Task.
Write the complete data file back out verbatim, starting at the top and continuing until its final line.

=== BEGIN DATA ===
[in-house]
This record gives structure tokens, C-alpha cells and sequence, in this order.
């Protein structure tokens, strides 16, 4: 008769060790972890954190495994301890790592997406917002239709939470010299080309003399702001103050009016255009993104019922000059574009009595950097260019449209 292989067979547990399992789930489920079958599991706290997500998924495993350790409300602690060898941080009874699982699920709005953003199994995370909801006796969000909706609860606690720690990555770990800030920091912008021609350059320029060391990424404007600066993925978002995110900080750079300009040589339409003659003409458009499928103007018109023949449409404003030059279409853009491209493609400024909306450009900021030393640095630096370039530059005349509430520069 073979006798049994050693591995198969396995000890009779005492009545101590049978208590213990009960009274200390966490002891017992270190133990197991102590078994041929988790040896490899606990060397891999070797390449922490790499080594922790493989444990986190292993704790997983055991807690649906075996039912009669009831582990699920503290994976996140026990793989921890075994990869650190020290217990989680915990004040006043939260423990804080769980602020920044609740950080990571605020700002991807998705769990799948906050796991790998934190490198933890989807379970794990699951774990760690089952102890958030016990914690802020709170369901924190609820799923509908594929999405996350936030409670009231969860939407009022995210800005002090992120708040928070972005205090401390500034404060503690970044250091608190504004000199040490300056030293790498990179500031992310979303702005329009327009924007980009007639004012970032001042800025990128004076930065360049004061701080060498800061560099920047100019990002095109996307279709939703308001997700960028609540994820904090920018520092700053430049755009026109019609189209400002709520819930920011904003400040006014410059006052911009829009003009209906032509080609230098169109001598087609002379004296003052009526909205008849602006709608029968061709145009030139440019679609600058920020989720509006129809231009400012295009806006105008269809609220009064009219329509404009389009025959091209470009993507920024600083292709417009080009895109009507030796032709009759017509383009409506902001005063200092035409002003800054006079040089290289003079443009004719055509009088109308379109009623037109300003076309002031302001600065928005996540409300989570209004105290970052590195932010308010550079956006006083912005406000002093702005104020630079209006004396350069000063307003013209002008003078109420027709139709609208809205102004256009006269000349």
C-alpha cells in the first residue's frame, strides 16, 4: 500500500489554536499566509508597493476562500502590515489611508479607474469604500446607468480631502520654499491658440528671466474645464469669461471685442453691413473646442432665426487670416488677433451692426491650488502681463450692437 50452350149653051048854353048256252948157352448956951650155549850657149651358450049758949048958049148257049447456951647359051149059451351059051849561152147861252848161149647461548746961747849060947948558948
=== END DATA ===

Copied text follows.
[in-house]
This record gives structure tokens, C-alpha cells and sequence, in this order.
């Protein structure tokens, strides 16, 4: 008769060790972890954190495994301890790592997406917002239709939470010299080309003399702001103050009016255009993104019922000059574009009595950097260019449209 292989067979547990399992789930489920079958599991706290997500998924495993350790409300602690060898941080009874699982699920709005953003199994995370909801006796969000909706609860606690720690990555770990800030920091912008021609350059320029060391990424404007600066993925978002995110900080750079300009040589339409003659003409458009499928103007018109023949449409404003030059279409853009491209493609400024909306450009900021030393640095630096370039530059005349509430520069 073979006798049994050693591995198969396995000890009779005492009545101590049978208590213990009960009274200390966490002891017992270190133990197991102590078994041929988790040896490899606990060397891999070797390449922490790499080594922790493989444990986190292993704790997983055991807690649906075996039912009669009831582990699920503290994976996140026990793989921890075994990869650190020290217990989680915990004040006043939260423990804080769980602020920044609740950080990571605020700002991807998705769990799948906050796991790998934190490198933890989807379970794990699951774990760690089952102890958030016990914690802020709170369901924190609820799923509908594929999405996350936030409670009231969860939407009022995210800005002090992120708040928070972005205090401390500034404060503690970044250091608190504004000199040490300056030293790498990179500031992310979303702005329009327009924007980009007639004012970032001042800025990128004076930065360049004061701080060498800061560099920047100019990002095109996307279709939703308001997700960028609540994820904090920018520092700053430049755009026109019609189209400002709520819930920011904003400040006014410059006052911009829009003009209906032509080609230098169109001598087609002379004296003052009526909205008849602006709608029968061709145009030139440019679609600058920020989720509006129809231009400012295009806006105008269809609220009064009219329509404009389009025959091209470009993507920024600083292709417009080009895109009507030796032709009759017509383009409506902001005063200092035409002003800054006079040089290289003079443009004719055509009088109308379109009623037109300003076309002031302001600065928005996540409300989570209004105290970052590195932010308010550079956006006083912005406000002093702005104020630079209006004396350069000063307003013209002008003078109420027709139709609208809205102004256009006269000349």
C-alpha cells in the first residue's frame, strides 16, 4: 500500500489554536499566509508597493476562500502590515489611508479607474469604500446607468480631502520654499491658440528671466474645464469669461471685442453691413473646442432665426487670416488677433451692426491650488502681463450692437 50452350149653051048854353048256252948157352448956951650155549850657149651358450049758949048958049148257049447456951647359051149059451351059051849561152147861252848161149647461548746961747849060947948558948